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Evidence for Novel Hepaciviruses in Rodents

Jan Felix Drexler 1 Victor Max Corman 2 Marcel Alexander Müller 2 Alexander Lukashev 3 Anatoly Gmyl 3 Bruno Coutard 4 Alexander Adam 5 Daniel Ritz 1 Lonneke Leijten 6 Debby van Riel 6 René Kallies 2 Stefan Klose 7 Florian Gloza-Rausch 2 Tabea Binger 2 Augustina Annan 8 Yaw Adu-Sarkodie 9 Samuel Oppong 9 Mathieu Bourgarel 10 Daniel Rupp 11 Bernd Hoffmann 12 Mathias Schlegel 13 Beate Kümmerer 1 Detlev Krüger 14 Jonas Schmidt-Chanasit 15 Alvaro Aguilar Setién 16 Veronika Cottontail 7 Thiravat Hemachudha 17 Supaporn Wacharapluesadee 17 Klaus Osterrieder 18 Ralf Bartenschlager 19 Sonja Matthee 20 Martin Beer 21 Thijs Kuiken 22 Chantal Reusken 23 Eric Leroy 24, 25 Rainer Ulrich 13 Christian Drosten 26
Abstract : Hepatitis C virus (HCV) is among the most relevant causes of liver cirrhosis and hepatocellular carcinoma. Research is complicated by a lack of accessible small animal models. The systematic investigation of viruses of small mammals could guide efforts to establish such models, while providing insight into viral evolutionary biology. We have assembled the so-far largest collection of small-mammal samples from around the world, qualified to be screened for bloodborne viruses, including sera and organs from 4,770 rodents (41 species); and sera from 2,939 bats (51 species). Three highly divergent rodent hepacivirus clades were detected in 27 (1.8%) of 1,465 European bank voles (Myodes glareolus) and 10 (1.9%) of 518 South African four-striped mice (Rhabdomys pumilio). Bats showed anti-HCV immunoblot reactivities but no virus detection, although the genetic relatedness suggested by the serologic results should have enabled RNA detection using the broadly reactive PCR assays developed for this study. 210 horses and 858 cats and dogs were tested, yielding further horse-associated hepaciviruses but none in dogs or cats. The rodent viruses were equidistant to HCV, exceeding by far the diversity of HCV and the canine/equine hepaciviruses taken together. Five full genomes were sequenced, representing all viral lineages. Salient genome features and distance criteria supported classification of all viruses as hepaciviruses. Quantitative RT-PCR, RNA in-situ hybridisation, and histopathology suggested hepatic tropism with liver inflammation resembling hepatitis C. Recombinant serology for two distinct hepacivirus lineages in 97 bank voles identified seroprevalence rates of 8.3 and 12.4%, respectively. Antibodies in bank vole sera neither cross-reacted with HCV, nor the heterologous bank vole hepacivirus. Co-occurrence of RNA and antibodies was found in 3 of 57 PCR-positive bank vole sera (5.3%). Our data enable new hypotheses regarding HCV evolution and encourage efforts to develop rodent surrogate models for HCV.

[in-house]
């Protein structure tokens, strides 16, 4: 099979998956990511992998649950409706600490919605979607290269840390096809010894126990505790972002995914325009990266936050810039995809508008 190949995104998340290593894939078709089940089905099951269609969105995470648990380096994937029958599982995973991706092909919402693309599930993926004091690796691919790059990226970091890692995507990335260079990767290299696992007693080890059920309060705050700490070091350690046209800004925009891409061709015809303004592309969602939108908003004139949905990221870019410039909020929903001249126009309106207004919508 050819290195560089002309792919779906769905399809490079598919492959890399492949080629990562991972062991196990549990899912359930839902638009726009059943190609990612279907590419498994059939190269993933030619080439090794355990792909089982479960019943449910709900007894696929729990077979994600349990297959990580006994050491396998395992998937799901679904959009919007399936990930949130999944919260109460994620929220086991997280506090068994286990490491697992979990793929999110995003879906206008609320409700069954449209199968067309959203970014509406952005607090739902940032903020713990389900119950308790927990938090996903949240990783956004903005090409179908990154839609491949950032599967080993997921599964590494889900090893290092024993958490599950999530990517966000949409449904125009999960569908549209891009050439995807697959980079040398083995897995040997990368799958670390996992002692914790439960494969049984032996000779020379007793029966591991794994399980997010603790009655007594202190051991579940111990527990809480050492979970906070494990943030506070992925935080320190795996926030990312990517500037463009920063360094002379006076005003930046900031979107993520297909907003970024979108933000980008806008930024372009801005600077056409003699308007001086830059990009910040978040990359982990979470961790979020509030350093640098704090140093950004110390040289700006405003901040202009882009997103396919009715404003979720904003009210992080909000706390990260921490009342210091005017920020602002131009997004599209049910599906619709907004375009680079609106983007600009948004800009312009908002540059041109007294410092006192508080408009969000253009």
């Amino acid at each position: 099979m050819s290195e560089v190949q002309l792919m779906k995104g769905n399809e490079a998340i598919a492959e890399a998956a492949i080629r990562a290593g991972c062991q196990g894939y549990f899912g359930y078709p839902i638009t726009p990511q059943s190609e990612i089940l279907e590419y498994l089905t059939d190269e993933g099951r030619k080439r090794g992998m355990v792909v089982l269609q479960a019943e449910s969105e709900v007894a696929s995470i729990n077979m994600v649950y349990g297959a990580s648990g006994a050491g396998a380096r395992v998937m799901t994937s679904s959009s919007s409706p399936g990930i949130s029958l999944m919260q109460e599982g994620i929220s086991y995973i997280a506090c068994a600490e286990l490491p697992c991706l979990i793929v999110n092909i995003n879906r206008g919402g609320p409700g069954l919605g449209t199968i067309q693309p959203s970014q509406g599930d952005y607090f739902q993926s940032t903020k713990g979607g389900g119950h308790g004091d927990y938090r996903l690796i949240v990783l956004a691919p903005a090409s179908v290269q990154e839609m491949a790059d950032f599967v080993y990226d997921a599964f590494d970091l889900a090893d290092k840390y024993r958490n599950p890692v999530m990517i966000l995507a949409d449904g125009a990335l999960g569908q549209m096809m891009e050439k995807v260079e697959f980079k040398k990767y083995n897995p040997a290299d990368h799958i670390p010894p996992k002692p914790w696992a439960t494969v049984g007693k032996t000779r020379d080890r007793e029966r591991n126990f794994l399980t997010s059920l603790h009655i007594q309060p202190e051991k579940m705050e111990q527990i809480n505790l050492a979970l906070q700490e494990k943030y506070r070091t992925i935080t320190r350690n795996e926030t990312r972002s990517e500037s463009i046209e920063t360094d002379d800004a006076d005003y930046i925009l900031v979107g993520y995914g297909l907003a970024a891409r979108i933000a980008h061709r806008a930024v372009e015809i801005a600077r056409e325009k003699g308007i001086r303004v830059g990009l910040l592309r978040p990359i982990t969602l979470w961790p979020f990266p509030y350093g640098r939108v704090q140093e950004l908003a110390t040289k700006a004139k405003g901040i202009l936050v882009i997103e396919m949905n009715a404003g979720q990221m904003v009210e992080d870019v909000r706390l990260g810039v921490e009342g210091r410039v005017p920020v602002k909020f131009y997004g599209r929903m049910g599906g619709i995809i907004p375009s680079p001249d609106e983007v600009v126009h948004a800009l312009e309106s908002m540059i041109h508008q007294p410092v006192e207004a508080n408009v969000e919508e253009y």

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Jan Felix Drexler, Victor Max Corman, Marcel Alexander Müller, Alexander Lukashev, Anatoly Gmyl, et al.. Evidence for Novel Hepaciviruses in Rodents. PLoS Pathogens, Public Library of Science, 2013, 9 (6), pp.e1003438. ⟨10.1371/journal.ppat.1003438⟩. ⟨hal-02395310⟩



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